SNEWS and RootsRated help you seek pow at OR – Chapter 2: Backcountry stashes

Planning to spend some time on the mountains while at Outdoor Retailer in SLC? Find out the best runs, backcountry access and après ski spots.
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Outdoor Retailer Winter Market 2015 is next week, and there’s a strong chance you’re packing some skis or a snowboard along with your trade show badge.

For many, a trip out West to Salt Lake City is not only a chance to check out the latest gear at Winter Market, but also to get outside and enjoy the mountains. For sure, we’re all doing a little snow dance — or perhaps burning a snowman as a sacrifice to the snow gods — for some Utah powder days in late January.

So where should you go get in your turns? SNEWS/O.R. Daily and RootsRated have partnered to bring you the ultimate insiders ski guide to SLC. We not only shell out the best resorts surrounding Salt Lake City, but tips down to the best runs, the best backcountry access, and the best après ski hangouts.

Today, we look we look at some recommendations for finding some backcountry solace at the resorts. And be sure to check out last week’s tips on inbounds runs. Next Friday, Jan. 23, as you wrap up the show, we’ll talk about the top après ski spots. You can find all this content on our Insider’s Guide to Skiing in Salt Lake City.

Solitude (Home of the All Mountain Demo, Jan. 20)
Wolverine Cirque is one of the most majestic vistas you can find in the Wasatch. Its splendor greets anyone who pauses at the Highway to Heaven gate at the top of the Summit ski lift to have a look southward. It offers a multitude of options that range from high-adrenaline, no-fall chutes to gloriously open powder fields. Getting to the top of Wolverine requires a relatively short schlep from the Highway to Heaven gate. Click here for more tips.


Austen Diamond

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Snowbird
The goods in Scottie’s Bowl can be snatched up by folks willing to skin for it from the canyon road, but when the access gate from Tiger Tail is open, skiers can duck over to this gem and frolic on its natural terrain features. Of course, its open, treeless areas are obvious slide paths, so stay sharp and don’t tempt fate with a risky line of descent. If you angle things just right, you can try and end up back at the Baby Thunder chairlift. Worst case, you get dumped down at the White Pine Trailhead parking lot and have to hitchhike a mile back up to the resort. Click here for more tips.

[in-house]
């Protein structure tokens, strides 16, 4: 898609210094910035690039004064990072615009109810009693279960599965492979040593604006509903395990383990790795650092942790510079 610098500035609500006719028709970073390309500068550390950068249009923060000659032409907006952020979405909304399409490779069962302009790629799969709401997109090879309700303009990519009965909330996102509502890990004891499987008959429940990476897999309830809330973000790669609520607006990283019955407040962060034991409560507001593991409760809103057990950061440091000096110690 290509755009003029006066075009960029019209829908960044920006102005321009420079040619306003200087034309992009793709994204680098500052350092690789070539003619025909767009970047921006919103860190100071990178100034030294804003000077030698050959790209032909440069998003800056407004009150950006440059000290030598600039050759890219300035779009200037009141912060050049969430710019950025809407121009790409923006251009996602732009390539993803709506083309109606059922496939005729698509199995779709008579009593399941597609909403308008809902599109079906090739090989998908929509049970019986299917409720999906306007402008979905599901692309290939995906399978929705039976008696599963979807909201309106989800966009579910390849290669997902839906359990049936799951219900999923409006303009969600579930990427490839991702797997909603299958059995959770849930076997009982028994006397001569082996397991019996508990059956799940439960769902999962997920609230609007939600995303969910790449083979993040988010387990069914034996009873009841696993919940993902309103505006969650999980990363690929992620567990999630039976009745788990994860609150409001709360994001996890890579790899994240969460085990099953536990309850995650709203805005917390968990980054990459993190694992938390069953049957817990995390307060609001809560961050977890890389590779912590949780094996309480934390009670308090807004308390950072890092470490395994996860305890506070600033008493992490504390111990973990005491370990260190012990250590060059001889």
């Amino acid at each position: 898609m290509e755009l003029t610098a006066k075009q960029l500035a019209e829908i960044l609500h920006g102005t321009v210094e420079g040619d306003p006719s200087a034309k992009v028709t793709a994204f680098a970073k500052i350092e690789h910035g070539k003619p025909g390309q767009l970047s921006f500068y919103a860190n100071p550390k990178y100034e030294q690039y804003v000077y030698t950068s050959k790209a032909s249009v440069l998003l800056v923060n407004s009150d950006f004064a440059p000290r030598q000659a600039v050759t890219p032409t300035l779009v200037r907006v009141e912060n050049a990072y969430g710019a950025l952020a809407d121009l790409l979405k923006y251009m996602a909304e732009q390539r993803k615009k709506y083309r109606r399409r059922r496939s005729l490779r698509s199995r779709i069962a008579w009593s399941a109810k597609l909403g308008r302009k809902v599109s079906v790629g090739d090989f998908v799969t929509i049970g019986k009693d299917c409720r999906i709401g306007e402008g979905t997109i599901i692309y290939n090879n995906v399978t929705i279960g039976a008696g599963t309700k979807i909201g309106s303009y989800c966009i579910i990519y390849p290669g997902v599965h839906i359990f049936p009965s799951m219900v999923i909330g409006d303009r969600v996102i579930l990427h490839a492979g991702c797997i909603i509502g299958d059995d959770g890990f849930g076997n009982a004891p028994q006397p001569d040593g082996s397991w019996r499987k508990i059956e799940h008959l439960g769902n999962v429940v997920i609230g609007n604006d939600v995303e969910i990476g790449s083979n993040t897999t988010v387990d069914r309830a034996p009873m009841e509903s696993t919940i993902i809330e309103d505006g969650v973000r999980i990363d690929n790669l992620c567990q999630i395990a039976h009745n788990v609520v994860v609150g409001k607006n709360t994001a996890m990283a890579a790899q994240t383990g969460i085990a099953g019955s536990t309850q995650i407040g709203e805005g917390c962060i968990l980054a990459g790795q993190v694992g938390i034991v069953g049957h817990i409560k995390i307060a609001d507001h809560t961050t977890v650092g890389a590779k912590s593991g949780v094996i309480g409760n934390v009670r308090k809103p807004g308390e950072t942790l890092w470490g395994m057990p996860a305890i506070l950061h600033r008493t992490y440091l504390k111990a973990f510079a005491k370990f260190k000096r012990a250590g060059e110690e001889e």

Austen Diamond

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Alta
Catherine’s Pass is the gateway to a stunning bowl encircled by Sunset Peak, Pioneer Peak, and Mt. Tuscarora. And better yet, getting there takes just a quick traverse and sidestep from the top of Alta’s Supreme lift. The bowl’s Rocky Point ridgeline has been the setting of many an epic ski photo, and it’s easy to see why. The place is both stark and magical at the same time. Duck in for your descent while keeping in mind that this has also been the setting of avalanches whose epic scale matched the scenery. Then skin back up to the pass and descend back into Alta’s upper environs. Click here for more tips.


Austen Diamond

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Snowbasin
The northeast bowl below No Name Peak, while avalanche-prone, is one of the easiest and most rewarding jaunts that actually has a simple return route to the resort. Only drop in if avy conditions are stable and you’re properly geared up. To access the bowl, just make a quick traverse and down-ski along the ridgeline from the Allen Peak Tram. Soon you’ll arrive at the out-of-bounds access point and can take a gander down at the goods. Click here for more tips.


 Snowbasin Resort

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Powder Mountain
The resort’s Adventure Center, a small yurt outside the main lodge, is where you can sign up for an $18 snowcat ride to the top of Lightning Ridge. It offers hundreds of acres of exceptional, barely-tracked skiing, and as an added bonus, you end up at the bottom of an inbounds chairlift, so no hiking out is required. Click here for more tips.


Powder Mountain 

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Brighton
Lackawaxen is a pristine powder line and a delightful bowl of goodness resting on the backside of Hidden Canyon’s saddle. Dart into Hidden Canyon from the top of Great Western and traverse until you arrive at an obvious saddle. You can hike a short ways up the ridgeline to earn a few extra turns, then drop in to the open bowl below you. At the bottom, there’s usually a tidy little bootpack already put in to get you back to where you started. From there, enjoy Hidden Canyon’s delights as you descend back to the resort. Click here for more tips.


Austen Diamond

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